I find the verse lyrics themselves and their backdrop to be Bob-esque as well: they're dotted with various references to death, aging, and time passing by, but the other lines and verses make it apparent that literal death is less of the backdrop than a metaphorical "death of ideas." Jakob cites the first verse as driving home this meaning, with the idea, his "only friend," being lost "[s]o long ago, I don't remember when." I hear it that way on a second listen, but on my first listen I'm struck more by the third and fourth verses, especially the fourth:

And I've seen the sign up ahead at the county line bridge
Saying all is good and nothingness is dead
We'll run until she's out of breath
She ran until there's nothing left
She hit the end, it's just her window ledge

While the "window ledge" bit at the end may lead to a more suicidal reading, I really hear this verse as the narrator and the girl who's with him abruptly reaching the end of their youth and its accompanying innocence. Upon "hitting the end" and crossing the boundary into adulthood, that unflinchingly optimistic "sign up ahead" not only remains unreachable, but also fades away. The figures watch as their more naïve view of the world dies, and they realize just how much work is in front of them in order to reach the life they want to live. I find this death to be darker than literal death in some ways, as it tends to suck the hope and life out of those who remain living.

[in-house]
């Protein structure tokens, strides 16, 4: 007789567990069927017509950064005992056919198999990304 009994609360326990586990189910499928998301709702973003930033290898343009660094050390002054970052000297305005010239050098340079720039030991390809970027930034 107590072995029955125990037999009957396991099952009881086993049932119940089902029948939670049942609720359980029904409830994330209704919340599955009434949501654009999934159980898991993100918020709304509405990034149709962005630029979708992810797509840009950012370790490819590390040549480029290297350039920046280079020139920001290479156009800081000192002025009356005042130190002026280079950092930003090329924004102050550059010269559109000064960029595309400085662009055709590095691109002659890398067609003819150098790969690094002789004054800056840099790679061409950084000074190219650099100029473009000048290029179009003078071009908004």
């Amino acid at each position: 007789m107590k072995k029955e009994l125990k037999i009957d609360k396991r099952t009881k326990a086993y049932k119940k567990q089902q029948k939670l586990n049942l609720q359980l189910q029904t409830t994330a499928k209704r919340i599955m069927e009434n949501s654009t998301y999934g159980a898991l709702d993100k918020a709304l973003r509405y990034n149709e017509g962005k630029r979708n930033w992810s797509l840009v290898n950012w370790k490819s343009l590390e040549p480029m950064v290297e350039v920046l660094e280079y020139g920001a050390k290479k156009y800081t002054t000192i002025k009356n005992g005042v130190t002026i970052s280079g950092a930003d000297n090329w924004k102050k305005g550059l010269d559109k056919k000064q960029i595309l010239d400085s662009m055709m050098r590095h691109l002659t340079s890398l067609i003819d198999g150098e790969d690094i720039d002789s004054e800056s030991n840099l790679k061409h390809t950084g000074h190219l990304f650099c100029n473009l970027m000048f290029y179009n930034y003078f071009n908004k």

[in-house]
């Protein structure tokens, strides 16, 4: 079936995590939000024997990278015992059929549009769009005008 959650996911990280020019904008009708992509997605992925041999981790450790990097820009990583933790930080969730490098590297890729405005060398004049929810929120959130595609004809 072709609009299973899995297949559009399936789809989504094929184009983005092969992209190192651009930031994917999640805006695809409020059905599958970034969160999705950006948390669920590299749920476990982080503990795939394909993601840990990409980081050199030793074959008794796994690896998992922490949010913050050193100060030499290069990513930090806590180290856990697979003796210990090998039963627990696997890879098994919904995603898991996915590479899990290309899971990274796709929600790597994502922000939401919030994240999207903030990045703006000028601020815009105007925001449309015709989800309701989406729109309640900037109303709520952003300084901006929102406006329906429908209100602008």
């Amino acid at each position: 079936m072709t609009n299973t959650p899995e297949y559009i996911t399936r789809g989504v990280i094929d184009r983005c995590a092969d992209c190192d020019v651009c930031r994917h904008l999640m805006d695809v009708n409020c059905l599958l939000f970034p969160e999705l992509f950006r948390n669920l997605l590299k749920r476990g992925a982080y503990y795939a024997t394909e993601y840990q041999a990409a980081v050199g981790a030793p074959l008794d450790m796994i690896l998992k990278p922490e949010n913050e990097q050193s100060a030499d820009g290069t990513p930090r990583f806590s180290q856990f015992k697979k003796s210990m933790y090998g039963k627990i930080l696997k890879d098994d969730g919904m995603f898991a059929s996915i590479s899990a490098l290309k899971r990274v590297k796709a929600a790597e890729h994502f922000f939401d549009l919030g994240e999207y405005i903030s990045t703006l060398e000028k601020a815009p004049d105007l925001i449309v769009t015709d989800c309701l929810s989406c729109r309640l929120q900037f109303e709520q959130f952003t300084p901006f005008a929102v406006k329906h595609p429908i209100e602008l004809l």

The question then remains: if this is an annual period of peak depression for me, why do I reach for a song with such a message? Well, I mentioned earlier how "One Headlight" also provides hope in the aftermath of the death it configures, and the chorus does just that. In the metaphorical darkness in which the verses entrench the song, the titular object becomes a beacon of opportunity against the odds:

Come on, try a little
Nothing is forever
There's got to be something better than in the middle
But me and Cinderella
We put it all together
We can drive it home
With one headlight

The chorus validates how I feel about the instrumental continuing to drive the track forward, as Jakob Dylan enunciates the same message with the third line. The worst thing to do while anxious and/or depressed is to stay "in the middle," to do nothing. Getting out of those funks requires actively being the solution; reaching out and getting out of your current physical place will go a long way toward getting out of that mental place. Furthermore, once you do get out of that rut, and as you continue to battle those feelings (which never permanently go away), you can still most definitely make something of yourself. Maybe the ending guitar solos by Jon Brion — who played using a screwdriver he found in the studio as a slide — and Leo LeBlanc represent that shift toward activity and happiness as the narrator and his "Cinderella" begin to leave the past behind.

With everything we've gone through in our lives, we're all somewhat damaged goods — we're all battered, bruised, dented, missing some paint here and a part there, but we can all the same "drive it home" and get to where we want to be. It isn't as easy to do so "[w]ith one headlight" as it is with two, but we can still see our way down the road. We'll just have to focus a bit more, and we'll need to be more deliberate when we have to change lanes or direction as we drive toward our destination.